Objectives: To investigate whether low partial pressure of oxygen (PO2) in prostate cancer (CaP) predicts for biochemical outcome after radiotherapy. We previously reported that hypoxic regions exist in human CaP.
Methods: Custom-made Eppendorf PO2 microelectrodes were used to obtain approximately 100 PO2 readings from both pathologically involved regions of the prostate (as determined by sextant biopsies) and normal muscle (as an internal control). Fifty-seven patients with localized disease were prospectively studied; all received brachytherapy implants (48 low dose rate and 9 high dose rate) under spinal anesthesia. Nine patients had received prior hormonal therapy. Biochemical failure was defined as two consecutive rises in prostate-specific antigen level, without a return to baseline. Cox proportional hazards regression analysis was used to evaluate the influence of hypoxia on biochemical control, while adjusting for prostate-specific antigen, Gleason score, stage, implant type (low dose rate versus high dose rate), perineural invasion, hemoglobin level, use of hormonal therapy, average (mean) of the median prostate PO2, average median muscle PO2, and prostate/muscle PO2 (P/M) ratio.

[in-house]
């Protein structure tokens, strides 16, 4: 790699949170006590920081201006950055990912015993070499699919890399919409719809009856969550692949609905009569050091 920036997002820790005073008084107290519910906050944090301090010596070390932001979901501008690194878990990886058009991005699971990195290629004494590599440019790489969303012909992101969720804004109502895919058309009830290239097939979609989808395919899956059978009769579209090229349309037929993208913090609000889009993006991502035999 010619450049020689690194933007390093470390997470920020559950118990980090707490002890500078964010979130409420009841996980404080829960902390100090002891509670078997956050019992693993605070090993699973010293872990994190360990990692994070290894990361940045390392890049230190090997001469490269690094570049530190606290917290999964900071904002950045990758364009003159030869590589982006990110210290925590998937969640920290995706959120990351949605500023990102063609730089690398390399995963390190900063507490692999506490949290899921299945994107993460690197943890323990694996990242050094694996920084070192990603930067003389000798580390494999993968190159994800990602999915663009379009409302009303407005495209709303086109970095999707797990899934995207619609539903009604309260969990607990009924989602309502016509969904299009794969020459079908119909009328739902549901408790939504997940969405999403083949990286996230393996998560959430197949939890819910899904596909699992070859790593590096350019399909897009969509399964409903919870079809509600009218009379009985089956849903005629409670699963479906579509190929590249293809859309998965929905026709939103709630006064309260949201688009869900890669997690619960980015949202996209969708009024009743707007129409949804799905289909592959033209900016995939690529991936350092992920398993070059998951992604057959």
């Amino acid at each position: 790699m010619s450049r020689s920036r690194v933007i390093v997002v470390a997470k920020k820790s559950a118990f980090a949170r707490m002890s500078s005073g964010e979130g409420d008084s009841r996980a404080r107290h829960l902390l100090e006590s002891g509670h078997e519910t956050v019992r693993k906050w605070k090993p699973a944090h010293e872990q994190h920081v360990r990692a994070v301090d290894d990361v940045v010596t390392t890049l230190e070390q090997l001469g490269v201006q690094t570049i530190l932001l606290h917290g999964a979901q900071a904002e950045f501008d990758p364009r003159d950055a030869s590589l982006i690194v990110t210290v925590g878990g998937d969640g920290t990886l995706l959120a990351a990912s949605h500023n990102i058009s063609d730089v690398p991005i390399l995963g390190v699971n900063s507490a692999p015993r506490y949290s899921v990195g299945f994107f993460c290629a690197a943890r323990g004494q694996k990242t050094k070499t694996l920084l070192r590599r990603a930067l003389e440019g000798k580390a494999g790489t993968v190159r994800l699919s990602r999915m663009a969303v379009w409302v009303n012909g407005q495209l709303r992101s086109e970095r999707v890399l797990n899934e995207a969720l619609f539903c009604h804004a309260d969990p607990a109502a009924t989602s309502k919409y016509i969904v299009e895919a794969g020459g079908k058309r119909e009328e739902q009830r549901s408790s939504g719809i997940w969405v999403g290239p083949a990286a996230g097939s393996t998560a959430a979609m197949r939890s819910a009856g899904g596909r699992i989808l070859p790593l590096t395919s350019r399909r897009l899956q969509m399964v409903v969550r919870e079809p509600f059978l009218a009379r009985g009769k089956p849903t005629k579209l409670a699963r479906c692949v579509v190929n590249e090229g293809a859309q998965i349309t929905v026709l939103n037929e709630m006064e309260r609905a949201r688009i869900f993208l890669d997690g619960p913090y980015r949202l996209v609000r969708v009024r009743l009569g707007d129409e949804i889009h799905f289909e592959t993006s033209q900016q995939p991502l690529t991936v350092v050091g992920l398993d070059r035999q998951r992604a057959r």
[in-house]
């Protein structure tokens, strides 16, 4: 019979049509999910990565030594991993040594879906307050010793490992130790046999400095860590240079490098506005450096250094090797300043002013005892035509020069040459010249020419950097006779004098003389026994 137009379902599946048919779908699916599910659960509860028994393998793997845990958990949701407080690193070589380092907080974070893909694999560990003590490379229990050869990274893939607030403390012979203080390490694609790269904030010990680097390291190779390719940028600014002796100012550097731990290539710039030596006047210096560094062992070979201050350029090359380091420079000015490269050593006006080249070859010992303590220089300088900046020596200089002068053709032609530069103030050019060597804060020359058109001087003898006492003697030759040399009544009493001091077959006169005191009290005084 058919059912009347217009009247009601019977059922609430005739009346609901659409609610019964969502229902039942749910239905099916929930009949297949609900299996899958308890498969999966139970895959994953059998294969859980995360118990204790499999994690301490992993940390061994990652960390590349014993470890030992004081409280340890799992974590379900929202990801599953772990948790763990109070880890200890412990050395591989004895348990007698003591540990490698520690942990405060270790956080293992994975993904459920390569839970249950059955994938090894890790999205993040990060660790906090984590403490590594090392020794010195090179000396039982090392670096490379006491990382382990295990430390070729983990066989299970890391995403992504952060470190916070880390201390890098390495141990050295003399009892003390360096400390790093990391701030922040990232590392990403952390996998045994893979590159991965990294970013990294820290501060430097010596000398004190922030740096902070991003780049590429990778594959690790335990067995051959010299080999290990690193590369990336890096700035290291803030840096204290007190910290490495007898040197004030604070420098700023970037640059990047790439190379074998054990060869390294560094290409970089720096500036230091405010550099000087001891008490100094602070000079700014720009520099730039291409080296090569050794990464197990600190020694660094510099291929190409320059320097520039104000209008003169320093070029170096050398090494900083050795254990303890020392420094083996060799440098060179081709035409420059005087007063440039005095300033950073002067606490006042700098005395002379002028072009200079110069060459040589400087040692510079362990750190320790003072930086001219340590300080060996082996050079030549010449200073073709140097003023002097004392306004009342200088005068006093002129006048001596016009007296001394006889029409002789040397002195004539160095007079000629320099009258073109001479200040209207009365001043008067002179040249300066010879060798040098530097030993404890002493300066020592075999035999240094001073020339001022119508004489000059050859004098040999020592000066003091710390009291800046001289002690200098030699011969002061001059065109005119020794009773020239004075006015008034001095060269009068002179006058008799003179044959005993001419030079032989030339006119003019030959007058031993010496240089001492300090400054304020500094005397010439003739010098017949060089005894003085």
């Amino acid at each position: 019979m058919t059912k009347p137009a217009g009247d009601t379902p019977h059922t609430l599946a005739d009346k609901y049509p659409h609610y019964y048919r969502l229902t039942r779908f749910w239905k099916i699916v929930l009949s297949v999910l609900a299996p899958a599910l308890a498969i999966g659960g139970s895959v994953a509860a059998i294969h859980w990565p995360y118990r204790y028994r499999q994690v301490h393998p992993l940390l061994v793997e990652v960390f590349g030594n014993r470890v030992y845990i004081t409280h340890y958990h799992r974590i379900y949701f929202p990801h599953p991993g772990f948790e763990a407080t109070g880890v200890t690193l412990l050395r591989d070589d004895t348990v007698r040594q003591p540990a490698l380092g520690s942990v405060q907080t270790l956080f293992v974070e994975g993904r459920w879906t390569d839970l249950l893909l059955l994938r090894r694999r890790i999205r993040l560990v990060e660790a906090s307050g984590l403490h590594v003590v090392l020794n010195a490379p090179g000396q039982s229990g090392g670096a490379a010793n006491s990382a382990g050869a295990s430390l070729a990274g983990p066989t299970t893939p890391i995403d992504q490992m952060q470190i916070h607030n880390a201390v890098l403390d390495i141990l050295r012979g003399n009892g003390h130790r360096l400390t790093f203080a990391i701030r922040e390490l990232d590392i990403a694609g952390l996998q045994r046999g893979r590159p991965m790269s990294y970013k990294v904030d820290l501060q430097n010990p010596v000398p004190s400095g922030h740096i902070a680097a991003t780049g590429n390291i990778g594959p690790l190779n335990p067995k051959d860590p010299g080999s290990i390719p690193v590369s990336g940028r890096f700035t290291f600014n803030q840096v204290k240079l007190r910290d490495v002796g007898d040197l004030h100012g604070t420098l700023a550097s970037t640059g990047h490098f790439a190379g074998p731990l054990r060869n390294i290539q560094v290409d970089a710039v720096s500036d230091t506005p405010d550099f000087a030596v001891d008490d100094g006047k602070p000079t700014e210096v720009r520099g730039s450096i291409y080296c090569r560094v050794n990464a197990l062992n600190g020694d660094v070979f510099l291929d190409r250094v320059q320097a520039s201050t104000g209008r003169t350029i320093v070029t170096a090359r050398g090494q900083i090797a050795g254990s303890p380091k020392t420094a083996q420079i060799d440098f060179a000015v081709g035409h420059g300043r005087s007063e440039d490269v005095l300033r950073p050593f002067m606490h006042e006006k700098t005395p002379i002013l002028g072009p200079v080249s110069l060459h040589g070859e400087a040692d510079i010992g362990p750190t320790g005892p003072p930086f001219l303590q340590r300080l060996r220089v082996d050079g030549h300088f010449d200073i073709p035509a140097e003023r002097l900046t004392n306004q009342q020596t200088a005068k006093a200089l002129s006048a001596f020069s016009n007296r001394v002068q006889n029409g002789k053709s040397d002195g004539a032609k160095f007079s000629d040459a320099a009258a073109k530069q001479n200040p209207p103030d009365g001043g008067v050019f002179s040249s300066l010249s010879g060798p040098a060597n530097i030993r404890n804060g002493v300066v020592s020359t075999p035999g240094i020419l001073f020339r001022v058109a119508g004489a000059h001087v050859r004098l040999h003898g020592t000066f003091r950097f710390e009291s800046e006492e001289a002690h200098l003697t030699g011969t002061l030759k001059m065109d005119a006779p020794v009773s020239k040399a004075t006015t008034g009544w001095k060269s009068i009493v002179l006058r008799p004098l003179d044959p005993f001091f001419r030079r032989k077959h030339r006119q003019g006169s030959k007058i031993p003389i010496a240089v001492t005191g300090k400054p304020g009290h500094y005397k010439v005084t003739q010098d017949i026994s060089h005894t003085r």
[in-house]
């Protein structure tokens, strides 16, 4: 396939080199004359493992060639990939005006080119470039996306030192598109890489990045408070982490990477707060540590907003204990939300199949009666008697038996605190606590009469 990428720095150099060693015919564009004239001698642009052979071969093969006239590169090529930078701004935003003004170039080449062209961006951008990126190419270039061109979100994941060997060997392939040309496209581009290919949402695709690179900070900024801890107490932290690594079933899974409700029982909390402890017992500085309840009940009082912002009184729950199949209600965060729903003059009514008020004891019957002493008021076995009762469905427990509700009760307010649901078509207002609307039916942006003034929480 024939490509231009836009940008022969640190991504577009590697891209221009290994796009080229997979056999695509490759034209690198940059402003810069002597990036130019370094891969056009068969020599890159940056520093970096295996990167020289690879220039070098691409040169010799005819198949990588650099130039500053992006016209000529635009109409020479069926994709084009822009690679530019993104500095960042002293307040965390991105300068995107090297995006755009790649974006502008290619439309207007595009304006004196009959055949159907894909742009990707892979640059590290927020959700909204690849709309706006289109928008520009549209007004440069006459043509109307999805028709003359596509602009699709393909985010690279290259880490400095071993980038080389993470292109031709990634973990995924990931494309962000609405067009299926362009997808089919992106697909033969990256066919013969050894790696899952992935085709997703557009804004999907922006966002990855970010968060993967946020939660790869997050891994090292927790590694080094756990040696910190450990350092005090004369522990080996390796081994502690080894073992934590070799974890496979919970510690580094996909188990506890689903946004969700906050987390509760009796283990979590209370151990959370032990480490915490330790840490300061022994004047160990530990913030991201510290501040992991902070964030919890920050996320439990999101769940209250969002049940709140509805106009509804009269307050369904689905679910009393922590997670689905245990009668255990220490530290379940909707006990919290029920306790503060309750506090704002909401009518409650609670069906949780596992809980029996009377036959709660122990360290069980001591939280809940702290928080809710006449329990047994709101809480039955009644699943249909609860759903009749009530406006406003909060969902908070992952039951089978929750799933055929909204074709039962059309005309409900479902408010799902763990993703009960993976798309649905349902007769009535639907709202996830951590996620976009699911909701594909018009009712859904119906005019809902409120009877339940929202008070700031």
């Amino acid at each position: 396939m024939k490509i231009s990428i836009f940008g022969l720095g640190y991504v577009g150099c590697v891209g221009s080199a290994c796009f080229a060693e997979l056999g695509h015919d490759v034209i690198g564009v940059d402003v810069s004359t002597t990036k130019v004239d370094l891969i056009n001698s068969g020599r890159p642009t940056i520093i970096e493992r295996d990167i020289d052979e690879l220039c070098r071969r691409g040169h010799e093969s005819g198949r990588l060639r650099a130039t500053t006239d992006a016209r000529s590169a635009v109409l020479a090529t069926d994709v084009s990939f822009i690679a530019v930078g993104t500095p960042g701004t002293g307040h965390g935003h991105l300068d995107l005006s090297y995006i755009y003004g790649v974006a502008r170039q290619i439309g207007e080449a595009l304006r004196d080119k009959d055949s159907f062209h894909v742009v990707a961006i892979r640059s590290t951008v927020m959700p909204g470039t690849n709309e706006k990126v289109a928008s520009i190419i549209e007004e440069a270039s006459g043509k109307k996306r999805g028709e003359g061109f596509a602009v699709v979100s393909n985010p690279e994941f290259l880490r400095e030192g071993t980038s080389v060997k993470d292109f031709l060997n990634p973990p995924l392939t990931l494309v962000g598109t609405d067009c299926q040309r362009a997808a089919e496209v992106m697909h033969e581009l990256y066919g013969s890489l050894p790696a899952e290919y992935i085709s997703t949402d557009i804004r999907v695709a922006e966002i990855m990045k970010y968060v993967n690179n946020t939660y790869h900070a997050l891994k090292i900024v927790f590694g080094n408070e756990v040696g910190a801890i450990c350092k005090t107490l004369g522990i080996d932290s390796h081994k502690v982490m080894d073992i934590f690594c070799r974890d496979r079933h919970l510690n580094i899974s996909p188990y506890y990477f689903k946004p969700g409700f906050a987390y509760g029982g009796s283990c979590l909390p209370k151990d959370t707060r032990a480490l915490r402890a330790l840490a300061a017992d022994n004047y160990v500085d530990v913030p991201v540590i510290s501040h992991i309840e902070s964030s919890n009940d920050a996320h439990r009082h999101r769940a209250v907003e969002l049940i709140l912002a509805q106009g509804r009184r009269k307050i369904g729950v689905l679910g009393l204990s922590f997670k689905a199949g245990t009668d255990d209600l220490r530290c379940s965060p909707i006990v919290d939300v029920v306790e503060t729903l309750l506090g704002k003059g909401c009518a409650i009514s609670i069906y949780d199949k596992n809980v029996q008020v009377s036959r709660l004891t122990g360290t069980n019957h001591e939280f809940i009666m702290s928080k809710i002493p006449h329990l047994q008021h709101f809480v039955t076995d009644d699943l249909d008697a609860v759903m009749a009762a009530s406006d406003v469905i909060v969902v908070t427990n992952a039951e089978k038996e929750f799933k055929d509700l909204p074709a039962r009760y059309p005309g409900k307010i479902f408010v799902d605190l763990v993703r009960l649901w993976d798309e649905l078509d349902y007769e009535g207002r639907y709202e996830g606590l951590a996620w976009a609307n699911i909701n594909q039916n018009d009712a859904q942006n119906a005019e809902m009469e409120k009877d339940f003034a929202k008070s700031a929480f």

Results: With a median follow-up of 19 months (range 4 to 31), 9 patients developed biochemical failure. A threshold analysis of the P/M ratio demonstrated that biochemical control at 2 years differed significantly at a ratio of less than 0.05 versus 0.05 or greater (31% versus 92%, P <0.0001). However, the classic prognosticators were similar in these two groups. On multivariate analysis, the P/M ratio was the only predictor of biochemical control (P = 0.0002).
Conclusions: To our knowledge, this is the first study to correlate the degree of hypoxia in CaP with treatment outcome after radiotherapy. The P/M PO2 ratio was the strongest predictor for biochemical control on stepwise multivariate analysis. Longer follow up with more patients is planned to confirm this result.